Freedom of information response
- Can you please provide me with all information about the procedures for uploading material on your Council website as part of the website content management process? If any relevant policy or procedure documents, please forward copies.
- How are such procedures are communicated to Council staff?
- Is there a written process or standard operating procedure in your department where staff who publish content online must adhere to in relation to redaction and uploading of documents onto a public domain (Council public website)?
3a. Who oversees the process?
- What procedures, policies or protocols do you have in place to ensure special category or sensitive personal data is not published on your website?
- In relation to documents which hold personal information, how do staff know what information should be redacted and identified as public or private?
- Who holds the administrative function of checking documents before being published online?
- What department/service is responsible for the management (e.g editor, moderator) of the content on the Council website.
- Please detail what your IT Departments' function is concerning the management of the Council website.
1. In issuing our response, the Council have applied Section 31 exemption (Law Enforcement) due to potential online security risks, as it cannot share such documentation externally. The reasons for this have been captured below under the public interest test section.
2. For staff with access to update content within the CMS of the council's core website, documentation and/or guidance is provided on the technical functionality of the CMS itself. Additional resources such as content, style and writing guides are made available via the council's intranet.
3. In the limited number of instances where redaction is used within a document, it is undertaken by, or on the authority of, the officer responsible for the document. Staff who publish content online do not undertake redaction or independent verification related to its use, and there is no operating procedure for them to do so.
3a. The overall responsibility for published data and redacted data within any given public document resides with the officer responsible for the document and the request for it to be made available in the public domain.
4. All staff undertake data protection training.
5. See 4 above
6. See 3a above
7. The Web Manager within the Strategy, Engagement and Growth directorate is responsible for adding, updating and deleting content within the council's core website. Individual service areas are responsible for the accuracy of the content to be added, updated or deleted on behalf of their area.
8. The council's IT Department maintains the domain name and the secure sockets layer (SSL) certificate for the council's core website.
Section 31 Law Enforcement
With regards to Question 1, it is our view that the information should not be released. The Council have therefore applied the exemption contained in Section 31 - Law Enforcement to this request. Providing the information you have requested could compromise the security of the councils network / data. The reasons for the application of this exemption have been captured below under the public interest test section.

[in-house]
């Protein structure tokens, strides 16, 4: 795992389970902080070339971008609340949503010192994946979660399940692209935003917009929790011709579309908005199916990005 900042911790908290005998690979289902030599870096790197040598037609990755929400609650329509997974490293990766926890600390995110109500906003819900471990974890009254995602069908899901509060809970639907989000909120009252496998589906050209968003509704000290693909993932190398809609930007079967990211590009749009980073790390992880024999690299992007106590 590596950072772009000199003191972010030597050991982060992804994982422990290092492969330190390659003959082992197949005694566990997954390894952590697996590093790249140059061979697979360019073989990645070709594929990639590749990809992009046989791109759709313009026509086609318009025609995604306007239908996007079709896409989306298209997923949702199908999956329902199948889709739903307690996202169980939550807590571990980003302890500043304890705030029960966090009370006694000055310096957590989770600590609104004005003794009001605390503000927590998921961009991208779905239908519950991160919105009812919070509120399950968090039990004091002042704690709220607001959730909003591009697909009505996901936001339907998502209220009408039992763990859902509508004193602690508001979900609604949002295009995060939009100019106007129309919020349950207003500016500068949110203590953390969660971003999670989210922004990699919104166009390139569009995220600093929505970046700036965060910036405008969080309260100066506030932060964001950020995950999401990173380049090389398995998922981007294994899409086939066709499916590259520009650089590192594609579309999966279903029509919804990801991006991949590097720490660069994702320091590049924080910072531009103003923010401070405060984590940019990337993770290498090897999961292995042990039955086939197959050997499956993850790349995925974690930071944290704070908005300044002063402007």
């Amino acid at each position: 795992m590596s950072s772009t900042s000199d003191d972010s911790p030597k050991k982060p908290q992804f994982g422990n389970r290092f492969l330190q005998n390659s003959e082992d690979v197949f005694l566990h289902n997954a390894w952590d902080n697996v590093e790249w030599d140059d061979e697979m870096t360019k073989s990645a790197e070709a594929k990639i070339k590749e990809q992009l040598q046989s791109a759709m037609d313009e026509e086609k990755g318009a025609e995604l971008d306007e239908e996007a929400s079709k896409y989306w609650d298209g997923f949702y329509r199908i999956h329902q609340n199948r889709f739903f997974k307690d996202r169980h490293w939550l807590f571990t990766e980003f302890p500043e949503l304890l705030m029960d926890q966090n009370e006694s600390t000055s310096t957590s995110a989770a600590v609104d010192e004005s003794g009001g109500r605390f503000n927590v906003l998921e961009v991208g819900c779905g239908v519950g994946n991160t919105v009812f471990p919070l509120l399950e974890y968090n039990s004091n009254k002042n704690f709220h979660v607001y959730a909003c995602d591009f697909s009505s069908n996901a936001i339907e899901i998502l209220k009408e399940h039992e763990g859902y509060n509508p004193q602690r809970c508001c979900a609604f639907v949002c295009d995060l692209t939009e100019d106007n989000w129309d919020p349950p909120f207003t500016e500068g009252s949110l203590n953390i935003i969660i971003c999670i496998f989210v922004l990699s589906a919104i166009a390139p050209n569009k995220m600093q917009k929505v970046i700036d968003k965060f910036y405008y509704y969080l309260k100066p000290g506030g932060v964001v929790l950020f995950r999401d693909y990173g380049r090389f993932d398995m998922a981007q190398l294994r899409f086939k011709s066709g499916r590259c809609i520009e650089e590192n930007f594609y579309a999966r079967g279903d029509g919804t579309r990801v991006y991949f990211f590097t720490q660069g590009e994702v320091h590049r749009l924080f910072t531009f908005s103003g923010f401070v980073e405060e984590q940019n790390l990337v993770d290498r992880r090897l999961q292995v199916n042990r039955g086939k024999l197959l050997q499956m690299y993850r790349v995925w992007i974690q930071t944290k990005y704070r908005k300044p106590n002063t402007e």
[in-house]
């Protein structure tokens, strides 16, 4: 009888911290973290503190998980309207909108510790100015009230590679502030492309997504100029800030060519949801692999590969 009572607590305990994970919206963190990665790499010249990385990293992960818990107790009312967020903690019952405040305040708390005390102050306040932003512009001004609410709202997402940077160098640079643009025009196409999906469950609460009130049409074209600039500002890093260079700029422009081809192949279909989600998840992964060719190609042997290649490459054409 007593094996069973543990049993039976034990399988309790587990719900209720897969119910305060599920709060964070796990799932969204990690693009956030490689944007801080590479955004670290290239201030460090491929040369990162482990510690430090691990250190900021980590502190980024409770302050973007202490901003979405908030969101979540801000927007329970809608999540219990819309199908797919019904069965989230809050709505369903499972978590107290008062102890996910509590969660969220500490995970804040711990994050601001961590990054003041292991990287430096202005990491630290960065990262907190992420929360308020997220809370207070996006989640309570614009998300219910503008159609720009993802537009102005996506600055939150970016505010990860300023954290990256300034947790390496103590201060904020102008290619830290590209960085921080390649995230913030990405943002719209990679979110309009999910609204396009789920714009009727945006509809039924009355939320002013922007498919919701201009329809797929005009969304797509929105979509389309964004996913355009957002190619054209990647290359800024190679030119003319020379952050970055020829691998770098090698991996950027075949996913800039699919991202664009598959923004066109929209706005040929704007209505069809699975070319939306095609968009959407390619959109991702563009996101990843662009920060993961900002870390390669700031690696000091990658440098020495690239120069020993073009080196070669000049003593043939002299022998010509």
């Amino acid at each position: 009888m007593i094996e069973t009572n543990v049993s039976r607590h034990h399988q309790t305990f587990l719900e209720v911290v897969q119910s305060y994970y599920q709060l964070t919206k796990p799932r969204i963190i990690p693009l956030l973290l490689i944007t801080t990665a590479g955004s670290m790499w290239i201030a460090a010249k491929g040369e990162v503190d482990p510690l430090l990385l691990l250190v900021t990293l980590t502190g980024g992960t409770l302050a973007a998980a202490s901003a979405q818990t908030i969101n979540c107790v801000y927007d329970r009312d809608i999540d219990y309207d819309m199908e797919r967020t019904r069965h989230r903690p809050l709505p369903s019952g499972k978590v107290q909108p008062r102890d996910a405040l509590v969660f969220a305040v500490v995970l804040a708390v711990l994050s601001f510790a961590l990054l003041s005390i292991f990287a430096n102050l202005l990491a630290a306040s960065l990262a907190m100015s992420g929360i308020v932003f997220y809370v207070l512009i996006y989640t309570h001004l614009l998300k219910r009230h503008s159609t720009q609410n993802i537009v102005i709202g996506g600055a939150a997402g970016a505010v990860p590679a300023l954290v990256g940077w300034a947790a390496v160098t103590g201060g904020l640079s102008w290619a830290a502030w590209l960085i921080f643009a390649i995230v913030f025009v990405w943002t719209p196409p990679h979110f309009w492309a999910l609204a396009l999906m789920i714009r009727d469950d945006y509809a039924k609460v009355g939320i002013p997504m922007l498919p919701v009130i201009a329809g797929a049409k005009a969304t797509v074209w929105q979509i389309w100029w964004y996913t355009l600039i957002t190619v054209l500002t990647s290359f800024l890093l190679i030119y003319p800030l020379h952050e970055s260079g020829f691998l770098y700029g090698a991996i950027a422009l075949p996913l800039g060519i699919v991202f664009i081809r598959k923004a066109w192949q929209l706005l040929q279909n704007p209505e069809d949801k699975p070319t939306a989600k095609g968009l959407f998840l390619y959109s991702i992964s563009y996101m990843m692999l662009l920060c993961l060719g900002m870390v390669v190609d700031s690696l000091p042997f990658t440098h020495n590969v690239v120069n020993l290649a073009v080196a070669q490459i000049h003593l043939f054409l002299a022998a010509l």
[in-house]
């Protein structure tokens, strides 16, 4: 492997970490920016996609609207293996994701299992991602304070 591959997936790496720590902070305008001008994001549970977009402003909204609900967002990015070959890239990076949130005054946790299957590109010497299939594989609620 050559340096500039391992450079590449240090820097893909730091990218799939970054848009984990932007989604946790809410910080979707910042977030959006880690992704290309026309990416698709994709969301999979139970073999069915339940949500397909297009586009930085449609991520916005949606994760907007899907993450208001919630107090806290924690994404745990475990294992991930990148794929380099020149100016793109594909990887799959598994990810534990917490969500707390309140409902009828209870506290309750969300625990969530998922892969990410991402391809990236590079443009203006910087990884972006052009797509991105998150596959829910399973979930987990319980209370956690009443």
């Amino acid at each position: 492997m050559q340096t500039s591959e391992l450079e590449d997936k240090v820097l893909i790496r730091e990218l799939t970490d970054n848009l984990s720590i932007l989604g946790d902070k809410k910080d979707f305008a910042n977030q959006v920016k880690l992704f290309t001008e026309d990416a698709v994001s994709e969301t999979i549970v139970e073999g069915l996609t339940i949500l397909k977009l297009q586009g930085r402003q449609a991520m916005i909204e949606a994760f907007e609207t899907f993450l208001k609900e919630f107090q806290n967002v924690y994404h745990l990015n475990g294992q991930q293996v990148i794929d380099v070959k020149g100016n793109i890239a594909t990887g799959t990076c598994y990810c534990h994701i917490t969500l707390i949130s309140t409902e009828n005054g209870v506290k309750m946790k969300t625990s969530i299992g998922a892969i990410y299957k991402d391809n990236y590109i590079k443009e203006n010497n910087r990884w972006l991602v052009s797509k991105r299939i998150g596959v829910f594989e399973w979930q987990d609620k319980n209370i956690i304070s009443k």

Public Interest Test:
· Public interest in disclosure:
o It would inform the public of internal procedures for uploading content to the CMS of our core website.
· Public interest to maintain the exemption:
o A realistic outcome/consequence of releasing this information would be that the Council would be subject to a security/cyber-attack and/or become increasingly vulnerable to such an attack
o It is not in the public interest for the Council to make itself vulnerable to a cyber-attack as it is tax payers money that will be used to pay for additional software to increase our protection as well as the cost of repairing damage done during an attack
Based on the above, it is the Council’s view that there is a stronger public interest to maintain the use of the exemption for section 31 as he Council feels the factors in favour of withholding the information outweigh those in favour of publication.
You are free to use any information supplied to you for your own use, including non-commercial research purposes. However, any other type of re-use, for example, by publishing the information or issuing copies to the public will require the permission of the copyright owner.
Where the copyright is owned by Thurrock Council, you must apply to the Council to re-use the information. Please email firstname.lastname@example.org if you wish to re-use the information you have been supplied. For information where the copyright is owned by another person or organisation, you must apply to the copyright owner to obtain their permission.
If you are dissatisfied with the way in which the council have managed your FOI request you can pursue an Internal Review by contacting us using the above email address. Your request will be considered by a senior member of the Information Management Team who will update you with the outcome of the review.
If you remain unhappy following the outcome of your Internal Review you may wish to refer your case to the Information Commissioner’s Office (ICO) and details of this organisation can be found at www.ico.org.uk . Please be advised that the ICO will not consider your case until they have confirmation that you have already been through the Internal Review stage with the council.